Satisfaction for past sin.

Satisfaction for past sin.


My God, I firmly believe that Thou art here present. I acknowledge that on account of my many sins I am utterly unworthy to appear before Thy sacred countenance. Yet, confiding in Thy infinite goodness and mercy, I venture to address Thee, to call upon Thy holy name, and meditate upon Thy commandments, in order that I may acquire a better knowledge of Thy holy will, and accomplish it with more fidelity. Wherefore enlighten my understanding that I may perceive what I ought to do or leave undone for the promotion of Thy glory and my own salvation; at the same time excite my will, that I may repent with my whole heart of my past sins, and resolve for the future to do all that Thou requirest of me. Grant me above all to know Jesus, my divine Teacher and Guide, more clearly, that I may love Him more dearly, and consequently labor, struggle and suffer with greater generosity and self-sacrifice in imitation of His example. Holy Mary, Mother of God and my Mother, show Jesus to me now, and let me study thy divine Son to the salvation of my soul. Holy Guardian Angel, keep far from me all distracting thoughts; my patron saint, come to my assistance. Amen.

Satisfaction for past sin.

Satisfaction or the performance of penitential works is also an important part of the virtue of penance. When to our sorrow we add some penitential works we are in a great measure restrained from returning to sin. These voluntary punishments inflicted on ourselves are a proof of our sincerity, and move God to extend His mercy towards us. Works of penance have great power with God as is clear from many parts of Sacred Scripture. The Prophet Daniel joined works of penance to prayer, and God granted his petitions. “In those days, I, Daniel, mourned the days of three weeks. I ate no desirable bread, and neither flesh, nor wine entered into my mouth; neither was I anointed with ointment” (Dan. x, 2, 3).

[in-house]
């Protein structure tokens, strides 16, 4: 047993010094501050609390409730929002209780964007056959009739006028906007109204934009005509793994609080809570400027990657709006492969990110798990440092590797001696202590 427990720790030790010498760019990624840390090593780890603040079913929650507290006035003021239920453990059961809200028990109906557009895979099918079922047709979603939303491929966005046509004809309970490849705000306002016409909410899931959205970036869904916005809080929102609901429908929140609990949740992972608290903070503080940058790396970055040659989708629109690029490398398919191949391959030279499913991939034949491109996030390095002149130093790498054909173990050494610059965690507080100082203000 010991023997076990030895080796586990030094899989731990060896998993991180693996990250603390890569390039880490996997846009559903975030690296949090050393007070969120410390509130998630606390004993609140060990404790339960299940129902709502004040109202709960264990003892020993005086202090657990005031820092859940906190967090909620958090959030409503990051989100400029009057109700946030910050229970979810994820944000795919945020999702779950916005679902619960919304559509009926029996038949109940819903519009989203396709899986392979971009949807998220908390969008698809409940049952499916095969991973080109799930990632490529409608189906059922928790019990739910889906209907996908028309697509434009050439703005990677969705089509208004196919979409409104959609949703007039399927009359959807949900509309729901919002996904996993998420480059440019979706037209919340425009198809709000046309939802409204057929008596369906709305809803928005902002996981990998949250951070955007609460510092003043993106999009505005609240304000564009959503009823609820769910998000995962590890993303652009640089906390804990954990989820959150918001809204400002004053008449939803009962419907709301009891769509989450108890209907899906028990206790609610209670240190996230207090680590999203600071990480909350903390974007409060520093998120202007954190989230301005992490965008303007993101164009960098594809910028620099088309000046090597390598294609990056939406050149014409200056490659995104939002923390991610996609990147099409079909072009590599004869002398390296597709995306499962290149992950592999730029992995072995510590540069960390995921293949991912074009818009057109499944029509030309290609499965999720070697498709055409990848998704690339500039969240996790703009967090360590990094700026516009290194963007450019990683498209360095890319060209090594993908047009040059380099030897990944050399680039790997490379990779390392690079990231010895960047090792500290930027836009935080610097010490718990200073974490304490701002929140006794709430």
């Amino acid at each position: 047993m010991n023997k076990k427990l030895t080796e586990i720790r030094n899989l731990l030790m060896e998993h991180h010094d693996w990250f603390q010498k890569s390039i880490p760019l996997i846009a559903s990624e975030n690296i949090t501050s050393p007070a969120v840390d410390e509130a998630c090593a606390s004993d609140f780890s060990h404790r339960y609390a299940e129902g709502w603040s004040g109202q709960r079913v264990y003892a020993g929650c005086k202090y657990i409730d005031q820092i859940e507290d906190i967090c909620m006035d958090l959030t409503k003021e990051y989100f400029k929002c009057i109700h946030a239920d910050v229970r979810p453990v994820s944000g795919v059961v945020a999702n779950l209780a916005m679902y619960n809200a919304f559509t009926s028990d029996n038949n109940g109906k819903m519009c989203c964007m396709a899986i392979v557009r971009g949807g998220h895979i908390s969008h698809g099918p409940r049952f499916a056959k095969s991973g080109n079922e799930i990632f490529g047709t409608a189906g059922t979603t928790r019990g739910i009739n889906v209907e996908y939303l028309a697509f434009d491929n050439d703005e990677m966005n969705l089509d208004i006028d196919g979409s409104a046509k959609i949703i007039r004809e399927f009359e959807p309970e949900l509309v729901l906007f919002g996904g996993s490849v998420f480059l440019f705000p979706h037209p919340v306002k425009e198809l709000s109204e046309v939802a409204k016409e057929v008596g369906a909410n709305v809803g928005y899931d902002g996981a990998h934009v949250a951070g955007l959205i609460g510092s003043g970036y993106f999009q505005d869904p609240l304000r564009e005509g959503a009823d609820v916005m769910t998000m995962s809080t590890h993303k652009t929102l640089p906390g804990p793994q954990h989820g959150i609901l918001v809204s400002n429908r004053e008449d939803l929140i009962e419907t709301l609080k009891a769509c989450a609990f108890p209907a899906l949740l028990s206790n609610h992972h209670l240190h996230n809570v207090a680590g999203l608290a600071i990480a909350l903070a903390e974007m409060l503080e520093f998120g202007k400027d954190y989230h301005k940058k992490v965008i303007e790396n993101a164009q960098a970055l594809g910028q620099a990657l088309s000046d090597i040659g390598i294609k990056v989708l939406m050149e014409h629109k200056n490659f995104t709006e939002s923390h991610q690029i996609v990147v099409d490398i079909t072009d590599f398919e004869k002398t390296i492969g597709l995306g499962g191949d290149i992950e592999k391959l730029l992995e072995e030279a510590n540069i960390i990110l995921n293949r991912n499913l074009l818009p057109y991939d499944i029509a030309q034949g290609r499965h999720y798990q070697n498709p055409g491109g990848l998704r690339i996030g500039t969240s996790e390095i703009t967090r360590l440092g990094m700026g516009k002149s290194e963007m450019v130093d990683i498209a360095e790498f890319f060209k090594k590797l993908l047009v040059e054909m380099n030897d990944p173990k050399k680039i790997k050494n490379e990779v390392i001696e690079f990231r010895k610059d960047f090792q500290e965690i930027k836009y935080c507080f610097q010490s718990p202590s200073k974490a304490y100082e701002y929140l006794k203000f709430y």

“Know ye that the Lord will hear your prayers, if you continue with perseverance in fastings and prayers in the sight of the Lord” (Judith iv, II). The Ninevites prayed to God and did penance in sackcloth and ashes and God spared them.

The great St. Paul knew well how efficacious penance is to bring the flesh into subjection to the Spirit. He knew that punishment was a powerful means to mortify the pride of our flesh, and to weaken our unruly passions. “I chastise my body, and bring it into subjection, lest perhaps, when I have preached to others, I myself should become a castaway” (i Cor. ix, 27). If St. Paul needed such mortification what can we expect if we neglect to have recourse to it. By judging and condemning ourselves to punishment for our sins we stay the anger of God and the severity of His judgments. “If we would judge ourselves, we should not be judged” (i Cor. xi, 31). We must with St. Paul chastise the body and bring it into subjection to the spirit, receiving the trials and crosses of this life with resignation, as a punishment for our sins. This practice not only serves to discharge our debt of temporal punishment due to the Divine justice, but also to deter us from committing sin in the future.

We have been considering up to the present only external works of penance, which consist principally in prayer, fasting, and almsdeeds, but internal works of penance are also required from us.

The internal acts of penance consist in humbling ourselves before God for our sins and spiritual miseries; crying to Him for mercy and pardon; acknowledging our unworthiness, and firmly resolving to suffer all evils rather than ever again commit sin. These acts of penance purify the soul from the stains of sin, they produce a hatred for sin, they are a powerful preservative against relapse, and contribute, in a great degree, to satisfy the Justice of God for the debt of temporal punishment due to our sins.

To repent of and to grieve over our past sins, although painful, is yet sweet and tender, because the grief is accompanied with trust in God. The soul remains transfixed with this sorrow, the iron sword always pierces it through and through, always compels it to weep and to mourn. Thus holy David confesses of himself, that he ever kept his sins before his mind’s eye, “for I know my iniquity, and my sin is ever before me” (Psalm iv. 5). Thus, too, Ezechias was ever repeating, “I will reflect on all my past years, and in the bitterness of my soul detest all my sins” (Isaias xlviii, 15).

St. Thomas, speaking of interior repentance of heart which is none other than the sorrowing love which we are now considering, says that it should cease only with life, because one who loves should ever grieve at having offended the object of his love (Part 3, quaest. 84, Art. 8).